We loved the lush prosciutto wrapped chicken saltimbocca (£7.90), but weren't totally taken with the sweet red pepper foam draped across its shoulders, as from a fire extinguisher. And if only we could work out what we were supposed to do with the stocky side dish of "wine and chicken jus". When a few of the contestants on Come Dine With Me have done it, you know that a dish served in a pretend plant pot trope is a bit hackneyed.

"I don't care if Tesh only spent a weekend at Noma manning the whelk-fermenting station: this guy cooks like an angel," writes The Sunday Times's Marina O'Loughlin, reviewing Folium in Birmingham

There's lamb - insanely rich fatty neck, slow-cooked for what tastes like days, plus a hunk of the leaner saddle, rosy-pink. The meat juices are lip-sticking, the blobs pungently saline with anchovy, or seaweed or more of the lamb fat. Or fragrant from the sweet woodiness of Jerusalem artichoke. Desserts are those modern numbers that feature a Hollywood blockbuster list of supporting acts - one with sheep's milk yoghurt, the green astringency of spruce and lemon thyme, and white chocolate like a pneumatic, chewy Aero; one with dark chocolate, seductive chunks of cobnut crumb and burnt-cream ice cream made silky from its bath in liquid nitrogen.

All of this is quite thrilling. But to me, the most dazzling dish is positively stark: what looks like nothing more than a creamy slab of beautiful meaty turbot with a little frill of its extremities on top. But then you absorb the smokiness of its dashi broth - homemade dashi, I'm guessing - and gleaming crystalline dots that turn out to be gelled champagne vinegar, the preternatural creaminess of the mashed potato underneath, also gently smoky from butter scented with toasted hay (yes, hay). And you realise that, yet again, lurking beneath the minimalism are creativity and sophistication. And it's so, so good to eat: fish and potatoes have rarely been this bewitching.

Price: £50 per person for the five-course tasting menu, plus £45pp for wine pairing


Lounge on the Green in Carlisle is "unpretentious but definitely forward-reaching", according to The Guardian's Grace Dent

My crowd rampaged through the menu, loving especially the excellent, rich, soft braised brisket on a pleasing cauliflower risotto with horseradish shoots. The Lakeland beef rump was perhaps the menu's most robust dish, appearing like a glorious challenge, topped with haggis-stuffed potatoes, a pile of onion rings and red wine gravy. A well-judged fillet of sea bass with buttered lobster arrived with saffron potatoes on orange and dill root veg.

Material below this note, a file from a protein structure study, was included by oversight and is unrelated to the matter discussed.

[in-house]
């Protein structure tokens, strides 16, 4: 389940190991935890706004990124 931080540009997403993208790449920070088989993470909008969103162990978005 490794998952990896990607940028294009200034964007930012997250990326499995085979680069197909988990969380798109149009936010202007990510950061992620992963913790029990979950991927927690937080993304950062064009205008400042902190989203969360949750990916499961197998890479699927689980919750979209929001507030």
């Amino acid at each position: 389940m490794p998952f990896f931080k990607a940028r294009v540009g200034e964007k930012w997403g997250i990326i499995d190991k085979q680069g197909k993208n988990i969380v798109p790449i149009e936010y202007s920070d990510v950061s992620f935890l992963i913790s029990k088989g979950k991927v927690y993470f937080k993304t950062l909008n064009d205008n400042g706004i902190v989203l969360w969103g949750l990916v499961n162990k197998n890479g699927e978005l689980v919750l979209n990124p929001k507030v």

As with the best impromptu dinners that turn into great memories, the thing my lot have kept talking about is the puddings. A just-sweet-enough, gorgeously presented blackberry creme brÁ»lée came with the nuttiest, most delicious pistachio ice-cream I think I've ever tasted. A feisty, dark chocolate mousse was flecked with raspberry "textures". The sticky toffee pudding was a plentiful wodge that will firmly glue the trap of any family member who may have whined that the fayre was too fiddly.

Price: £21.95 for two courses,£29.95 for three courses, both plus drinks and service. Score: food 8/10; atmosphere 9/10; service 9/10


loscar-room 103 2-bedroom-copy
loscar-room 103 2-bedroom-copy

Jane Knight of The Times checks in for an "exotic but expensive" stay at L'Oscar London, which she finds veers "on kitsch in places"

Fun, frivolous and fabulous, L'Oscar is dramatic with a capital D. Built as a Baptist church in 1901, the grade II listed building has been resurrected by the designer Jacques Garcia, who added opulent, exotic furnishings to original details. And there are crystal birds (473 of them) wherever you look, from the lamps in the bedroom to the impressive seven-storey chandelier dangling down the wooden staircase.

In its aim to mix the glamour of the Oscars and the bohemian living of Oscar Wilde, the hotel walks a fine line between glitzy and gaudy, occasionally slipping over into tacky, as with the mirrored ceiling in the café studded with orange LED lights. [The bedrooms are] very sexy. Each of the 39 rooms is different, but even the smallest ones feel spacious and luxurious (with duvets that cost £12,400 each).

Price: from £333 for a double room; from £12 for mains. Score: 8/10


Augill Castle in Kirkby Stephen, North Yorkshire, is the perfect place to stay for "an elegantly dishevelled weekend party", says Hattie Garlick of The Sunday Telegraph

Our adjoining room has William Morris wallpaper and an iron-framed bed that proves the most comfortable place I've slept. Antique studies of butterflies are framed on the walls, battered hardbacks occupy a shelf and vintage suitcases sit at the end of the bed. "We never wanted it to feel like a hotel," explains [owner] Wendy [Bennett]. And she's right. If you are attached to slick service, minibars, minimalism and huge TVs, Augill is unlikely to be your bag.

You pour the drinks yourself, from an honesty bar that stocks British wines, independent spirits and local beers. Maisie the spaniel pads between the long oak tables that guests share at breakfast and dinner. The latter is only served Thursday to Monday. Sunday night is pizza night, on Thursdays pasta is served, and Fridays and Saturdays are for a three-course set menu (I had aubergine fritters, lamb shank and crème caramel, the kids opted for a Just William supper of macaroni cheese, sausages, jelly and ice-cream).

Price: from £240 per night for a family of four in a two-bedroom suite, including breakfast